Daily Archives: Thursday, June 4, 2015

Celebrating 5 Years of Opportunity: The Diversity & Inclusion Section’s Judicial Internship Program


On Monday, June 1, 2015, the BBA’s Diversity & Inclusion Section hosted a celebration to mark its Judicial Internship Program’s fifth year.  Participating judges, interns past and present, and members of the BBA gathered to recognize this important milestone in the BBA’s efforts to retain a diverse and inclusive population of young lawyers in Boston.

Since 2010, the BBA’s Diversity & Inclusion Section has facilitated this Judicial Internship Program to provide law students with the valuable professional experience of access to internships in the Commonwealth’s Trial Courts, including the Boston Municipal Court, District Court, Superior Court, and the Probate and Family Court.  Students are also placed in the U.S. Bankruptcy Court for the District of Massachusetts and the United States Bankruptcy Appellate Panel for the First Circuit (“BAP”). More than 125 law students have participated since the program’s inception.

Offering remarks about the program’s launch at the BBA, the 2010 Diversity Inclusion Section’s Co-Chair, E. Macey Russell of Choate Hall & Stewart, reflected on the win-win impact of a judicial internship.  Students obtain immeasurable benefits from the education and career development opportunities related to working with a Judge, and the understaffed trial courts are appointed some extra pairs of hands.  Hon. Robert N. Tochka spoke about the importance of offering opportunities to students of all backgrounds.  It was his personal effort to bring on rising 2L law student interns when he was a judge in the Boston Municipal Court that inspired the BBA to formalize the internship program.  But for Judge Tochka’s support and persuasive skills in recruiting judges to take on BBA interns, this program would not have reached this milestone.


Massachusetts District Court Judge Paul M. Yee, Jr. , E. Macey Russell of Choate Hall & Stewart LLP, and Superior Court Judge Robert N. Tochka

This year’s class of 24 Summer Judicial Interns  includes students from Boston College Law School, Boston University School of Law, George Mason University School of Law, New England Law | Boston, Suffolk University Law School, and Western New England University School of Law.  The interns are fully immersed in what is shaping up to be a very busy summer.

In addition to their work in the courts, interns will attend weekly enrichment activities held at the BBA where they will be introduced to practitioners from various corners of the profession.  The interns will also attend the various programs and events sponsored by the Diversity & Inclusion Section this summer that seek to increase engagement and understanding among law students and attorneys of all backgrounds.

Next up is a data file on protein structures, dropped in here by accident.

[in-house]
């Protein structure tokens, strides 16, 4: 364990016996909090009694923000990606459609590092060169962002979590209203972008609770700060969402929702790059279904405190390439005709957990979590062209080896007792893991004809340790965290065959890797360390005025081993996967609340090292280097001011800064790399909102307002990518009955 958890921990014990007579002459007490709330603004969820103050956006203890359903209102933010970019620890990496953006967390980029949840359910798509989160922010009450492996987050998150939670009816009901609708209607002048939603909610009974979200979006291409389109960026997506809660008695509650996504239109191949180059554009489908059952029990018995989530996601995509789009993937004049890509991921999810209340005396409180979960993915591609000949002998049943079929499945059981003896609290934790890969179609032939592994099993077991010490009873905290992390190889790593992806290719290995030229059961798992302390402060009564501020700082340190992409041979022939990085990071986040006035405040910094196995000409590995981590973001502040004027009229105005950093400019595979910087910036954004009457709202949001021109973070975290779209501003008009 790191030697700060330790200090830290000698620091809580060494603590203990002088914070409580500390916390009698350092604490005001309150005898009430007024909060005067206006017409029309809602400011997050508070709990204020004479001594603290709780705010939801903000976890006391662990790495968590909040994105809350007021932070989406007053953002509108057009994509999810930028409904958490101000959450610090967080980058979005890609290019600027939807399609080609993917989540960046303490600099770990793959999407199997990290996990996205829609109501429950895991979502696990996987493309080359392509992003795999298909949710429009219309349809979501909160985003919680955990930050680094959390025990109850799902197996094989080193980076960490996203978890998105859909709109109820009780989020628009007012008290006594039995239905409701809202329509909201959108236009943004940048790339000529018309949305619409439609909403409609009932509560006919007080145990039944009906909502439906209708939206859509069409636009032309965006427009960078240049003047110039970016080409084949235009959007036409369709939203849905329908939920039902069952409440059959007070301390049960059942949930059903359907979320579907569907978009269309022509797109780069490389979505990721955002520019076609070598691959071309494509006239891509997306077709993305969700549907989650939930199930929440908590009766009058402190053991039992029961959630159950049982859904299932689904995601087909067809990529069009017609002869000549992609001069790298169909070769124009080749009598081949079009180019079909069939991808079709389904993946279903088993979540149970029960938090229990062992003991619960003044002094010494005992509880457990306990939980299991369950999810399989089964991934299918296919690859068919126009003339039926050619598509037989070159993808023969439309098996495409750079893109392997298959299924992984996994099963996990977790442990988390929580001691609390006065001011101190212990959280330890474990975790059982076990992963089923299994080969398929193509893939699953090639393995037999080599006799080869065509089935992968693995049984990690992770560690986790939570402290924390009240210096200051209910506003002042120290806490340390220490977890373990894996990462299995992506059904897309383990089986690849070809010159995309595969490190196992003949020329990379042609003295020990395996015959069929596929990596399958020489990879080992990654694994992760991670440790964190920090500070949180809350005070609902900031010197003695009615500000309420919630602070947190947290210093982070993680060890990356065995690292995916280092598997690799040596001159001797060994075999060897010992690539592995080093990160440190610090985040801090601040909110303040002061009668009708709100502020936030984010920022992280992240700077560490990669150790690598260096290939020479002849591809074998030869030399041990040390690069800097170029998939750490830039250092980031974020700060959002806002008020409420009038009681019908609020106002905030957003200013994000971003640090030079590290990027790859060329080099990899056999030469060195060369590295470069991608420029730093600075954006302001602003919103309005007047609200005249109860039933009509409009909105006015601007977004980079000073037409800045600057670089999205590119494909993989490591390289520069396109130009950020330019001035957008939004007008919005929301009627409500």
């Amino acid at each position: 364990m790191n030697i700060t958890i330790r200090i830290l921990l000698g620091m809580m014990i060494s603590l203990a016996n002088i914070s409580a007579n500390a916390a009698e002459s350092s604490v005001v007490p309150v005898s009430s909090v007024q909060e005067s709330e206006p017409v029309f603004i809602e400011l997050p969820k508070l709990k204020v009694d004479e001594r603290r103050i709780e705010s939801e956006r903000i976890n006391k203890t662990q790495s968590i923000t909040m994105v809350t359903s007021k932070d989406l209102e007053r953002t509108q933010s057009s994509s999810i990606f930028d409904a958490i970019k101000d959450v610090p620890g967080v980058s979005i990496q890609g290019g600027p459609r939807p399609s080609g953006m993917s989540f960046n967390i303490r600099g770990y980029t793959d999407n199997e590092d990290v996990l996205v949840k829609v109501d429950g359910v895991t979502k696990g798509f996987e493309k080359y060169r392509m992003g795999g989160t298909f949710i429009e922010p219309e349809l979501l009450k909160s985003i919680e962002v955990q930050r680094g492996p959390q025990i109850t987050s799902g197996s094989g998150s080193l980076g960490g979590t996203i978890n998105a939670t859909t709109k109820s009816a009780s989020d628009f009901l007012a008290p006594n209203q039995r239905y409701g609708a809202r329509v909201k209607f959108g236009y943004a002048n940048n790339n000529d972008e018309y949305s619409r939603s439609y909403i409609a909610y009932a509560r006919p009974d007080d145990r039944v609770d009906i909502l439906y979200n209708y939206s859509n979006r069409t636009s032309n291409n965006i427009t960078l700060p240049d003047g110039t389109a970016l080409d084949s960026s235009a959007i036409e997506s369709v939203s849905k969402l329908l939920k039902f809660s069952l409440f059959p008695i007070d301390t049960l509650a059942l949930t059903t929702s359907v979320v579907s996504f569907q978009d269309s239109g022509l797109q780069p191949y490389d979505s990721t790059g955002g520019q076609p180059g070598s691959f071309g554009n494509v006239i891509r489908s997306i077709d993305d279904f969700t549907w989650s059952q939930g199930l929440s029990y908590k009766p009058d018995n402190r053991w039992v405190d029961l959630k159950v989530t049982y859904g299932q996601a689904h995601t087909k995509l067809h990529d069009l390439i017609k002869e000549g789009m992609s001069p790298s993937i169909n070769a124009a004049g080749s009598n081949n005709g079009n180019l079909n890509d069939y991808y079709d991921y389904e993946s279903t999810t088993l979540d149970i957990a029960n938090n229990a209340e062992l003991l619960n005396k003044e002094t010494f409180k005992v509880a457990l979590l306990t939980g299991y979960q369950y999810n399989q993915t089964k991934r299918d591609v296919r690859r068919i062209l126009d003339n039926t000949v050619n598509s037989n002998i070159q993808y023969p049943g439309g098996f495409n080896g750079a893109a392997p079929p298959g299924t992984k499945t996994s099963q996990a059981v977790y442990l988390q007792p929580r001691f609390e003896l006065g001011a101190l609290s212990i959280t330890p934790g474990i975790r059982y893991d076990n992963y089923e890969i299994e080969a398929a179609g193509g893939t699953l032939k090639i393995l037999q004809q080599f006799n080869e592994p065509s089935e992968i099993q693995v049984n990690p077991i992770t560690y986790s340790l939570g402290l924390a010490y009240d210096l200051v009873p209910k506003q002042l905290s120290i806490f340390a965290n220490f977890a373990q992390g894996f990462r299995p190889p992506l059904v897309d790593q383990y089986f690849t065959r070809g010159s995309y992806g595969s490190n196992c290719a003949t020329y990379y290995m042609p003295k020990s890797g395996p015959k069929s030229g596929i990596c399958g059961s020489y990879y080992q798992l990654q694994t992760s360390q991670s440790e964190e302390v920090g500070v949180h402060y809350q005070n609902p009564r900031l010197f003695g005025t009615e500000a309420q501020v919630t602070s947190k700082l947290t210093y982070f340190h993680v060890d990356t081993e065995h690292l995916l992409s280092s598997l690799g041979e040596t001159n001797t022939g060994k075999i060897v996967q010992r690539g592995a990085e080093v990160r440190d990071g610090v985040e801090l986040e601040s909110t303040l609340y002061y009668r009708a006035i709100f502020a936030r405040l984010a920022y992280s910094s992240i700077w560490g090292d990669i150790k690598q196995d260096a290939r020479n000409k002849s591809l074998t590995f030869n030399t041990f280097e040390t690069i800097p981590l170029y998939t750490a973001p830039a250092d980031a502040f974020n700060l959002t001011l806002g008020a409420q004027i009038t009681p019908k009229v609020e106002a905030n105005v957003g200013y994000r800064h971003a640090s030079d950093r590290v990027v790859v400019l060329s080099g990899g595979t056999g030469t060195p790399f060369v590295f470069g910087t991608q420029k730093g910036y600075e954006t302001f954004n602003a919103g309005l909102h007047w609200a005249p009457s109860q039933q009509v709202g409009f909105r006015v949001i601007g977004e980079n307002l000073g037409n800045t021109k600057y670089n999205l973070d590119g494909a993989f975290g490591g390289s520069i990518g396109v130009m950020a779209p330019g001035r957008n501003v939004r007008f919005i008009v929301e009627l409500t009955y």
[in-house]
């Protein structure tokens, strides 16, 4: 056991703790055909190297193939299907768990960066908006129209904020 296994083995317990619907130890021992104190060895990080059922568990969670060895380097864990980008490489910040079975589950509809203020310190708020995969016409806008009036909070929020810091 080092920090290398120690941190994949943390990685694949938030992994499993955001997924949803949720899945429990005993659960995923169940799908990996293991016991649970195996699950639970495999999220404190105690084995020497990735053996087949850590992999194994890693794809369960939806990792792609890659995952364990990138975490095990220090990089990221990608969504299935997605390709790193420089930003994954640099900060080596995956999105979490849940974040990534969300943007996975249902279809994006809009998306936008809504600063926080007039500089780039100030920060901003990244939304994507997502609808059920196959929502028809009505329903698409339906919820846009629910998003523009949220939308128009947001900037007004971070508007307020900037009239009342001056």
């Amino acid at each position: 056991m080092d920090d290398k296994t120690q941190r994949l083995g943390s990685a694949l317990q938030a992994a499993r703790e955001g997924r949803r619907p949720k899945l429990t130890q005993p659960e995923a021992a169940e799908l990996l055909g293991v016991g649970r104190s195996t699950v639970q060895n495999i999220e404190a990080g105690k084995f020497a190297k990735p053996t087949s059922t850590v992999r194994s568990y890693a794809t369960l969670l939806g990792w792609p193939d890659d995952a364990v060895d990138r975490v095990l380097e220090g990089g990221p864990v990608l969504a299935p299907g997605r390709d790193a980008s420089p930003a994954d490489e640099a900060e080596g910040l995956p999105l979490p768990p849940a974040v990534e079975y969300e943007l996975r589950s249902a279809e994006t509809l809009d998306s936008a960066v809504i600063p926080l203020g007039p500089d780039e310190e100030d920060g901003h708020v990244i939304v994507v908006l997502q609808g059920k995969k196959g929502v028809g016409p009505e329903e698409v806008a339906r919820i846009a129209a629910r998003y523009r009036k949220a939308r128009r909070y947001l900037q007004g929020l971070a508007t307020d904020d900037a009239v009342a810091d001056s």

Judge Robert N. Tochka of the Superior Court, flanked by Paulette Pagan, his 2014 Judicial Intern, and Chris Boutin, who will be interning with Tochka this summer.



Suffolk Law Professional and Career Development Counselor Quaime Lee with Suffolk Law Students


Training Lawyers to Represent Veterans in Discharge Upgrade Cases

Panelist share their personal knowledge about veterans discharge cases with attorneys interested in taking on cases.

Panelist share what they know about veterans discharge upgrade cases with attorneys interested in taking on similar cases.

Did you know that veterans who receive a less than honorable discharge may not be eligible for VA health care or other veterans benefits that they need to maintain a stable life? This past Tuesday, attorneys gathered at the BBA for training on how to best represent veterans in discharge upgrade cases.

Panelist Dana Montalto (Legal Services Center of Harvard Law School), Daniel Nagin (Legal Services Center of Harvard Law School), Major Susan Lynch (U.S. Army Reserve), Dr. Sandy Dixon (William James College), and Betsy Gwin (Legal Services Center of Harvard Law School) gave an in depth training that prepped attorneys with information about relevant military review board procedures and regulations. The attorneys who attended this training are now eligible to join the inaugural pro bono discharge-upgrade panel of the Veterans Legal Clinic of the Legal Services Center of Harvard Law School. The clinic allows attorneys and law students to represent veterans and their families in cases to obtain maximum stability and well-being.

Here is what panelists Dana Montalto and Dan Nagin had to say about why they believe it is important for attorneys to join the veteran’s pro bono discharge-upgrade panel:

Montalto-Website-Photo-Cropped“Despite a consistently high demand for assistance, remarkably few lawyers are available to represent veterans separated under less than honorable conditions in correcting that status and even fewer available to represent low-income veterans pro bono. By uniting the experience and expertise of the Legal Services Center with the dedication and civic-mindedness of private attorneys, the Veterans Justice Pro Bono Partnership can help close that gap. We look forward to working with the many attorneys who have joined to Pro Bono Partnership to ensure fairness and justice for those who served our country.”


Dan“Providing pro bono representation to veterans who have unmet legal needs is our shared obligation as a profession.  Veterans who unjustly received a less-than-honorable discharge are among the veterans who need our help.  Providing pro bono representation in discharge upgrade and correction of military record cases can help restore honor to these veterans’ military service and remove barriers that deny them critical services and resources.”

If you missed the training but are still interested in getting involved, please contact Katie D’Angelo at [email protected].